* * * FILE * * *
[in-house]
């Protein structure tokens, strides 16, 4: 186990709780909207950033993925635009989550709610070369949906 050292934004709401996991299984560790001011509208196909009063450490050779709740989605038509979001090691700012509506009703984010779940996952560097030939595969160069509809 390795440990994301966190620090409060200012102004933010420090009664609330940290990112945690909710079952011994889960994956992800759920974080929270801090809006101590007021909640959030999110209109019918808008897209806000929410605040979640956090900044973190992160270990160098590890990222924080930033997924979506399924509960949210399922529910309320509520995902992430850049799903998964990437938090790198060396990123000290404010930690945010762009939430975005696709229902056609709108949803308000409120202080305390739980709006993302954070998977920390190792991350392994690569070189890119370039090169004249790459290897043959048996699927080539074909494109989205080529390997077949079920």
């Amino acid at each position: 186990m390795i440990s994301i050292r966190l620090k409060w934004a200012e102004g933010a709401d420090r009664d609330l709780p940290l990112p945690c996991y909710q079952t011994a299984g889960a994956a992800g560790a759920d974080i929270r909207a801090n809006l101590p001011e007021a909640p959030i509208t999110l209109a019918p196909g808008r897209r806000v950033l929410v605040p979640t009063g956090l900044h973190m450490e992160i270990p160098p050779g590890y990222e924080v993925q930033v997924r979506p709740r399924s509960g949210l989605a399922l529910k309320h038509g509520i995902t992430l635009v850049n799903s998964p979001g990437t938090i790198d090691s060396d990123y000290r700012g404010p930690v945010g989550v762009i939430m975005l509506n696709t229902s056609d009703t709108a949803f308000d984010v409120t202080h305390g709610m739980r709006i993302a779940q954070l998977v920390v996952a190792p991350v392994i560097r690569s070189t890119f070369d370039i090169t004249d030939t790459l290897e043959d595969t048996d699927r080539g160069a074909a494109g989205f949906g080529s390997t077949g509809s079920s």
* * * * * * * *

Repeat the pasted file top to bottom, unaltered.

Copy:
[in-house]
């Protein structure tokens, strides 16, 4: 186990709780909207950033993925635009989550709610070369949906 050292934004709401996991299984560790001011509208196909009063450490050779709740989605038509979001090691700012509506009703984010779940996952560097030939595969160069509809 390795440990994301966190620090409060200012102004933010420090009664609330940290990112945690909710079952011994889960994956992800759920974080929270801090809006101590007021909640959030999110209109019918808008897209806000929410605040979640956090900044973190992160270990160098590890990222924080930033997924979506399924509960949210399922529910309320509520995902992430850049799903998964990437938090790198060396990123000290404010930690945010762009939430975005696709229902056609709108949803308000409120202080305390739980709006993302954070998977920390190792991350392994690569070189890119370039090169004249790459290897043959048996699927080539074909494109989205080529390997077949079920």
């Amino acid at each position: 186990m390795i440990s994301i050292r966190l620090k409060w934004a200012e102004g933010a709401d420090r009664d609330l709780p940290l990112p945690c996991y909710q079952t011994a299984g889960a994956a992800g560790a759920d974080i929270r909207a801090n809006l101590p001011e007021a909640p959030i509208t999110l209109a019918p196909g808008r897209r806000v950033l929410v605040p979640t009063g956090l900044h973190m450490e992160i270990p160098p050779g590890y990222e924080v993925q930033v997924r979506p709740r399924s509960g949210l989605a399922l529910k309320h038509g509520i995902t992430l635009v850049n799903s998964p979001g990437t938090i790198d090691s060396d990123y000290r700012g404010p930690v945010g989550v762009i939430m975005l509506n696709t229902s056609d009703t709108a949803f308000d984010v409120t202080h305390g709610m739980r709006i993302a779940q954070l998977v920390v996952a190792p991350v392994i560097r690569s070189t890119f070369d370039i090169t004249d030939t790459l290897e043959d595969t048996d699927r080539g160069a074909a494109g989205f949906g080529s390997t077949g509809s079920s």